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Australian Scheme to Censor Online Casinos Falters

Colin Jacobs, vice-chairman of Electronic Frontiers Australia, said that the unintended results would be the same as the failed UIGEA ban in the US.

Play Now at English Harbour! With global and local criticism rising against governments' moves to censor the Internet, Australia is facing refusal by service providers to participate in tests of filtering that may be used against online casinos.

The ruling Labor Party in Australia has proposed installing a two-tiered Internet filtering system. One tier would be mandatory for the entire country, and block online gambling and child pornography. The second level would be optional, for online customers wishing to block additional "unwanted material."

But testing by the Australian Communications and Media Authority found that the filters blocked legitimate sites while allowing the passage of sites that fit the blocked patterns, and slowed Internet speeds by almost ninety percent.

In response, Telstra, the country's largest Internet provider, said it would not participate in the trial of the system, while smaller companies agreed only to a scaled-down testing.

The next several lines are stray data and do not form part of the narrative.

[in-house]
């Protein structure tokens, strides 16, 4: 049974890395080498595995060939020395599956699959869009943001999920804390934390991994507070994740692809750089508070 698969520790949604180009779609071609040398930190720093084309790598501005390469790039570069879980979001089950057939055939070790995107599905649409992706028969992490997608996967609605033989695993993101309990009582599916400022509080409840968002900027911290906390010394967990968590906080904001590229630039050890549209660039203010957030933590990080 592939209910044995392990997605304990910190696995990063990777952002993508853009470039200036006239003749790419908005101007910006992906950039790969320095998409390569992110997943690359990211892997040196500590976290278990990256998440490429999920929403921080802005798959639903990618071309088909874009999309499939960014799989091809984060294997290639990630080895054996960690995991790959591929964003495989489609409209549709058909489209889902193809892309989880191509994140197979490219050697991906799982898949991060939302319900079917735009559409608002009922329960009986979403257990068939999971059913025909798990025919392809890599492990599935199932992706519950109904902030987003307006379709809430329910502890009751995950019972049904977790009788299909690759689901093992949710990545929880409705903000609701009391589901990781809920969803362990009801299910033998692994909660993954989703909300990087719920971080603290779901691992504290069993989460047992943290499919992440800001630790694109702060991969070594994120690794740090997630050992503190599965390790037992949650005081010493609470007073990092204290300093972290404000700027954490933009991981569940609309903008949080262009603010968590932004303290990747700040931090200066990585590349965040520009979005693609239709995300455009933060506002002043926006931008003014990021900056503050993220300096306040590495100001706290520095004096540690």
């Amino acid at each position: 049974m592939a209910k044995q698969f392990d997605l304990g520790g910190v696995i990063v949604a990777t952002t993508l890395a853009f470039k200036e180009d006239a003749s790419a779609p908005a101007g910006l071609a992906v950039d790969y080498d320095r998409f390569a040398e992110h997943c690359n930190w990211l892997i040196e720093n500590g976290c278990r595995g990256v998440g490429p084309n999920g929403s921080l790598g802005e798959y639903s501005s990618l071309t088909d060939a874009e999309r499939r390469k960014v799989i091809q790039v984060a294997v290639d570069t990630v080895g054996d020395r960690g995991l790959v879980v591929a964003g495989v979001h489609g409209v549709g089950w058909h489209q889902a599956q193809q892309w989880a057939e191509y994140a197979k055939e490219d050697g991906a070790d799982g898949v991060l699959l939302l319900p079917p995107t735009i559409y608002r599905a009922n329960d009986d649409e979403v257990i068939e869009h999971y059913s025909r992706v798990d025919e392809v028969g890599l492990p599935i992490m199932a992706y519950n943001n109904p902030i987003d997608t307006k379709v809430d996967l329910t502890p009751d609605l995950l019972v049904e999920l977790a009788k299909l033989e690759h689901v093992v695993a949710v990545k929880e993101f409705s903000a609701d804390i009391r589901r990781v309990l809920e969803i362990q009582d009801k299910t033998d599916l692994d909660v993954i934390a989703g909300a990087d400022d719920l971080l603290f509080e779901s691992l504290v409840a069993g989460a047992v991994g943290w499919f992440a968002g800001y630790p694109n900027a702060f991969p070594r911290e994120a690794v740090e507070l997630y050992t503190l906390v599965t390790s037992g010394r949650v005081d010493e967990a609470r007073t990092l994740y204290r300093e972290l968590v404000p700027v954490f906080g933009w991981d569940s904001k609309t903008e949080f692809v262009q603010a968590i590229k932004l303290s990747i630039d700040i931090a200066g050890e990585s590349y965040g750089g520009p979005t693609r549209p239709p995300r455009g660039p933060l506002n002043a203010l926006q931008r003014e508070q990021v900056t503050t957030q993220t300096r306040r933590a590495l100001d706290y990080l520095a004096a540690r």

Further debate has raged over what is "inappropriate' and what is "unwanted." Clearly, if a site is unwanted by everyone, then there is no need to block the site. Critics fear that the sites found inappropriate by the government will become an ever-expanding list; already, the number of sites on Labor's list has grown from 1300 suggested by the ACMA to over 10,000.

Disastrous results in the United Kingdom regarding the attempted censorship over a Wikipedia page have fueled opposition to the Australian plan, with the Greens, Opposition, the Internet industry, some child welfare advocates, consumers and online rights groups all aligning themselves against the censorship. The Green Party called for the abandonment of the filtering plan, saying it was hopelessly flawed and a certain failure.

Colin Jacobs, vice-chairman of Electronic Frontiers Australia, said that the unintended results would be the same as the failed UIGEA ban in the US. "Given that the traffickers of genuine abuse material will not let themselves be slowed down by a filter and are already covering their tracks, the net result that will be achieved here is exactly this: inconvenience, chaos and expense with absolutely no dividend for the children."

Published on December 9, 2008 by TomWeston

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